Engaging with diverse stakeholders involves a deep understanding of the unique needs and concerns of different campus and external groups. This understanding is key to crafting messages that resonate across various communities. Presidents must leverage a broad spectrum of communication channels, each tailored to effectively connect with these distinct audiences. This approach ensures that communication is inclusive, reaching and engaging all stakeholders in a manner that is most relevant to their specific contexts and preferences.
Preparation for Making Statements and Communicating in Multiple Situations
Preparation for making statements and communicating in diverse situations involves a dynamic and thoughtful process and practice. It starts with continuously updating and rehearsing crisis communication plans to ensure readiness for various scenarios and the ability to address them head-on. Proactively addressing potential issues demonstrates foresight and leadership that can help to regain trust in higher ed institutions.
Collaboration with legal, public relations, and other experts is key in formulating well-informed strategic statements. This comprehensive approach ensures preparedness for a wide range of communication needs.
Three Key Takeaways for Higher Education Presidents and Boards
- Invest in Communication Skills: Recognize the value of communication in leadership roles and invest in developing these skills for effective engagement with diverse stakeholders.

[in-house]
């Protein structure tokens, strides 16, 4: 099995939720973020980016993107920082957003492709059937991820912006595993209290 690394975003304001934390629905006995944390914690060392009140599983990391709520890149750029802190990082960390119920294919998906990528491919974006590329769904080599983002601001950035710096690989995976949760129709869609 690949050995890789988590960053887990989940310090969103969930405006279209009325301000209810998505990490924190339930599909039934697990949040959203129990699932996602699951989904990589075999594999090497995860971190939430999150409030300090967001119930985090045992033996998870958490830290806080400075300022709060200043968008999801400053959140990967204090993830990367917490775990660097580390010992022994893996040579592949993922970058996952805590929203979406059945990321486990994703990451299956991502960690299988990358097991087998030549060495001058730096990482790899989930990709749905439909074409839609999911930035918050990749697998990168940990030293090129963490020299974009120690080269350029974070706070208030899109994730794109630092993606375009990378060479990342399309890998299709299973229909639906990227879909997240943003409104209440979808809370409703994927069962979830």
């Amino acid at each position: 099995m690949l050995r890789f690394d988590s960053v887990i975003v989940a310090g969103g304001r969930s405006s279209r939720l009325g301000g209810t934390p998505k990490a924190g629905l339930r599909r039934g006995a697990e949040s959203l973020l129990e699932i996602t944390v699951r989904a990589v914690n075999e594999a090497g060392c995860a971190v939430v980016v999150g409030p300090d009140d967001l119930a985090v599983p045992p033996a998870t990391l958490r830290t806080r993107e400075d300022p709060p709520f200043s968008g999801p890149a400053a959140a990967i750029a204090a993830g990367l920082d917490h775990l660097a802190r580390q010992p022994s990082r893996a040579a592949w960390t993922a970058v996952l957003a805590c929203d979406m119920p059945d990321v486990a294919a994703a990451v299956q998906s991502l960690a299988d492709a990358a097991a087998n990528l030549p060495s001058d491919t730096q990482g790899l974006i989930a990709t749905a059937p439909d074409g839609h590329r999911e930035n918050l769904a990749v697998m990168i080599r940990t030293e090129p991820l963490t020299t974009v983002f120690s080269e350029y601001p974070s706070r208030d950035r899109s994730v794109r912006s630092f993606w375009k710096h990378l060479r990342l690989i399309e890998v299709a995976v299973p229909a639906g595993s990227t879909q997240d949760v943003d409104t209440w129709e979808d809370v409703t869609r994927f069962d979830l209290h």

- Balance Statements with Action: Understand the implications of public statements and prioritize actionable support for the university community in response to societal and political issues.
- Align Changes with Institutional Mission: Ensure that any proposed changes or strategies are in harmony with the institution’s core mission and values, fostering sustainable and positive transformation.
This episode underlines the necessity for higher education leaders to master the art of communication, particularly in an era marked by political and social complexities. The insights shared provide valuable guidance for presidents and boards to effectively navigate the challenges of their roles, emphasizing the importance of adaptability, strategic thinking, and a deep commitment to the institutional mission.
About Our Podcast Guest
Erin, at TVP Communications, leverages her higher education expertise, policy knowledge, and understanding of leadership styles to develop internal communication plans and offer strategic counsel to senior leaders. She leads the agency’s crisis communications and trains professionals in campus roles.
Before TVP Comms in 2014, Erin worked at the American Council on Education, enhancing its media presence and supporting member institutions. Her higher education journey began at Drew University, where she was deputy chief of staff to Presidents Kean and Weisbuch, handling various responsibilities, including crisis response.
Erin’s background also includes roles as press secretary for U.S. Representative Frelinghuysen and in New Jersey Gov. Whitman’s administration. A New Jersey native, she lived in Washington, D.C., for 15 years, earning a master’s in communication from American University, and returned to New Jersey in 2021.